HomeQ&AWhat does "Ya que" mean?

What does "Ya que" mean?

3
votes

Many years ago, when I was in high school, I was playing softball in a PE class. I was very unathletic, and I used to play outfield and hope hard that no one hit the ball that far. One day when I headed for the outfield, an Hispanic girl headed there too, and we got into an argument about which of us was playing the position. She looked at me and said emphatically "Ya que!" (or possibly "ya qué"). At that point I had taken three years of Spanish and thought I knew what those words meant, but the phrase made no sense when I translated it literally. Already that? Already what? I said to her "¿Qué significa 'ya que'?" but she walked away without answering. I've wondered ever since.

41254 views
updated OCT 5, 2015
posted by KarenSDR
This question has already been adequately answered by some of the best on SD . - ray76, OCT 5, 2015

6 Answers

1
vote

Hi Karen. Welcome to the forum grin

I think she meant to say "Enough of that!"

Ya = enough already (like when you are yelling at a child and say "enough!")

Here's the dictionary entry.

updated MAY 16, 2014
posted by --Mariana--
Thanks, that makes sense! I've wondered for 35 years. - KarenSDR, NOV 27, 2009
Wow Marianne, is your new avatar a photo of you. - Eddy, NOV 27, 2009
3
votes

I would have taken it to be "as if !" meaning "in your dreams" or "You only wish that were true." (as if what you are saying is reality or true)

I was trying to give a more literal translation. However, "bastante" as Marianne said was the first thing that came to my mind.

updated DIC 31, 2013
edited by 0074b507
posted by 0074b507
That makes sense too. Colloquial phrases are so hard in any language. Thanks! - KarenSDR, NOV 27, 2009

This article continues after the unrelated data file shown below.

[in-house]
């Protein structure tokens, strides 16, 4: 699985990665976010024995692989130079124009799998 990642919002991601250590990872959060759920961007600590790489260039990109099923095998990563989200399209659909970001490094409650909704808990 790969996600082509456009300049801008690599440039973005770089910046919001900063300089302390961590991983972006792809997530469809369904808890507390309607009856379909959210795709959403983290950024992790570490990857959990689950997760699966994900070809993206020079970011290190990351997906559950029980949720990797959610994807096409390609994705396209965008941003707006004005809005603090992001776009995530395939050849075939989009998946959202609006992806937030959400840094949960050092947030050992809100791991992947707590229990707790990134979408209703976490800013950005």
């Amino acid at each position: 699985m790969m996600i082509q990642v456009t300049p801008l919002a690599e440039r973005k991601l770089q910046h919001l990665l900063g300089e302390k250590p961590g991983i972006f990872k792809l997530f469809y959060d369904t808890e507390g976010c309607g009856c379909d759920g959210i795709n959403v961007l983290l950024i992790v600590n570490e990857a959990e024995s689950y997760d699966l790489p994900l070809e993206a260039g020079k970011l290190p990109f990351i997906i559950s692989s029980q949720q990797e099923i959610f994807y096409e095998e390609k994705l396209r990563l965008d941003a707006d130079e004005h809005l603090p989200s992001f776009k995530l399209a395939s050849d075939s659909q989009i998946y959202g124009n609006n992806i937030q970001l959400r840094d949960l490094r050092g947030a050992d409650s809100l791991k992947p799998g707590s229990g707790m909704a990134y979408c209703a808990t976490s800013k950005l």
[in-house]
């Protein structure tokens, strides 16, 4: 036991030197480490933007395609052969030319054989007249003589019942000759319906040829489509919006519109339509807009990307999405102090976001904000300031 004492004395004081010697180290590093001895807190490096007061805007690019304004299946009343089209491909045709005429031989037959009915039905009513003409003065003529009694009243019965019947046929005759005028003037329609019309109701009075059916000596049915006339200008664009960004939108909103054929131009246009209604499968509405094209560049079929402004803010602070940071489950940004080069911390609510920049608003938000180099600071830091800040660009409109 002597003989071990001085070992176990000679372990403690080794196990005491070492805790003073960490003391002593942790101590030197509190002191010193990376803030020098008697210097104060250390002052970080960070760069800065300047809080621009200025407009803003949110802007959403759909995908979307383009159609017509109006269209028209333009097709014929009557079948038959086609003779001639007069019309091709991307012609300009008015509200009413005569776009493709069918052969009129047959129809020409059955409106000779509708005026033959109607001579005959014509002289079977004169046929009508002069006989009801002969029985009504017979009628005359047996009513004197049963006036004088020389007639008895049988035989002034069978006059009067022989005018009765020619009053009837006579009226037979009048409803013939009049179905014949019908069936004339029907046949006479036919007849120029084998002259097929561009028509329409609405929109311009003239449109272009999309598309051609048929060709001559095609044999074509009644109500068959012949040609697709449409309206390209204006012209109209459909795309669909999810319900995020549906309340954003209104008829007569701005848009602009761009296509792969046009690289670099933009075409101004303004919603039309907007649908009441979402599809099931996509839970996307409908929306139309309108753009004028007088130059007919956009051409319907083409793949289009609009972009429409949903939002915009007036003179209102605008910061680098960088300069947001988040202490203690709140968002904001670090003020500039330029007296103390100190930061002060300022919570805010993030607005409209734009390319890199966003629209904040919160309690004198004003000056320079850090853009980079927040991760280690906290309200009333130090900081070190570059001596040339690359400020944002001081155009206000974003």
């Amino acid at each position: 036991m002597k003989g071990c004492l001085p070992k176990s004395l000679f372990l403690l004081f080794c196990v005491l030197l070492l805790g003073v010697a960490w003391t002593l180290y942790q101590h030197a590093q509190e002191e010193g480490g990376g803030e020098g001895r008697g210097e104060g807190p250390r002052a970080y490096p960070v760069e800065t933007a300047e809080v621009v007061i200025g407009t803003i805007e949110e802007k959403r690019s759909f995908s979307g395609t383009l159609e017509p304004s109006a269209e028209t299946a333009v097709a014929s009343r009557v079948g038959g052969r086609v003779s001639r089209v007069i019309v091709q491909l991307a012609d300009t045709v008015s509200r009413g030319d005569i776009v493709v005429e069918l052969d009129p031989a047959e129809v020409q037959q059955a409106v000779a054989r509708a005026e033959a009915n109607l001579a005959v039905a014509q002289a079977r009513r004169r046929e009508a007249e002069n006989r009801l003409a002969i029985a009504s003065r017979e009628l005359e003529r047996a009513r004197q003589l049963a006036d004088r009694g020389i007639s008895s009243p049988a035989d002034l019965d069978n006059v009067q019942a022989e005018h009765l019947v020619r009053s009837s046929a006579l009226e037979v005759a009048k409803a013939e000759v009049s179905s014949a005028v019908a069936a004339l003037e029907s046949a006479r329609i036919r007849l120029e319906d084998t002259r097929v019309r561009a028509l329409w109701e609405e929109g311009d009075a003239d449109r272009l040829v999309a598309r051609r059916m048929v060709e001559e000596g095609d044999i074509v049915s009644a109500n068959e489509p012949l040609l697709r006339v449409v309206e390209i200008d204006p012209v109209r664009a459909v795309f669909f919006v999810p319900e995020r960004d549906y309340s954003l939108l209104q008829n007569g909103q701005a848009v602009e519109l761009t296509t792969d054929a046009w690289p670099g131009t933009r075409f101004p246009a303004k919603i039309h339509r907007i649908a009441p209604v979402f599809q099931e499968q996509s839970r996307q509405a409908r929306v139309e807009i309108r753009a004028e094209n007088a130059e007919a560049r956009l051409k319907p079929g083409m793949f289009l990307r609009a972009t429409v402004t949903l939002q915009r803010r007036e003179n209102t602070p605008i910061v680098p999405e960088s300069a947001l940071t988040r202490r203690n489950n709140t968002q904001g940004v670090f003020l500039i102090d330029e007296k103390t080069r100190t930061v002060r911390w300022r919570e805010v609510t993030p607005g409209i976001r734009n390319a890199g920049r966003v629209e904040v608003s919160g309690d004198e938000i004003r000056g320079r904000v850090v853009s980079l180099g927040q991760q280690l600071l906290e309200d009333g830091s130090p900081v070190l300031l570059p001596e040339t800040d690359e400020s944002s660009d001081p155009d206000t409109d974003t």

2
votes

Hello, my friend. I read what you wrote and that doesn't have a literal meaning in english. She wanted to say "Uh! whatever. you pissed me off, now get away with it"

This slang "¡Ya que!" is not very nice though. Whenever someone uses it, it is because that person got pissed off and now screws everything. That is why she didn't reply to your question and walked away.

A better translation in english would be "Ok, you win. now I'm going to do what you want (Like to please you; but actually, she doesn't like the idea completely or at all)"

The first translation is when the person is of an angry mood. The second translation is when the person is of a boring mood.

I'm hispanic, by the way. I hope i have helped.

If you have some doubt about spanish, you can e-mail me at: iCarlosLeon@aol.com It'd be great to help each other. I sometimes get really confused with english too.

updated MAY 17, 2014
edited by CarlosLeon
posted by CarlosLeon
That's was the best answer ever for a question like that. - samrodrigue_z, ENE 1, 2014
I respectfully disagree. It was a challenge. Now what? As in "now what are you going to do"? Thing is, the post is five years old... - dennywells, ENE 1, 2014
Thanks, Carlos. That actually makes the most sense to me. But dennywells' answer makes sense too. The conversation itself happened forty years ago, and I've always been sorry it didn't go well. - KarenSDR, ENE 1, 2014
Sure, my friend. I told you this because i have used this slang a lot thoughout my life in both cases, boring and angry. Yep, i read it was several years ago. Actually, I thought you were never going to reply since this question is from five years ago. - CarlosLeon, ENE 4, 2014
And dennywells, that wasn't a challenge; trust me, my friend. It was already said that this girl said "¡Ya que!" and walked away. She didn't wanted to fight, but she was avoiding a fight. Sorry if i bother you with this. I'm not used to settling disputes. - CarlosLeon, ENE 4, 2014
1
vote

My translation for "¿Ya que?" is "Since when?"; -- this is un-offical and just my own translation.

updated OCT 5, 2015
posted by Daniel
no, that would be "Desde cuando" - securinx, OCT 5, 2015
1
vote

It can also mean "now that".

updated MAY 16, 2014
posted by Eddy
1
vote

OK people, this is what "Ya qué" means. In Spanish, when people say that, they refer to... no other options available... For example, let's say I want to have chicken for dinner and my husband says there's no chicken in the fridge but there is fish... then i go like: whatever, if there's no other option, we'll go with the fish... but I just say: "Ya qué" I hope this was helpful!

updated MAY 16, 2014
posted by Nilmereth
Please complete your profile :) - FELIZ77, MAY 16, 2014
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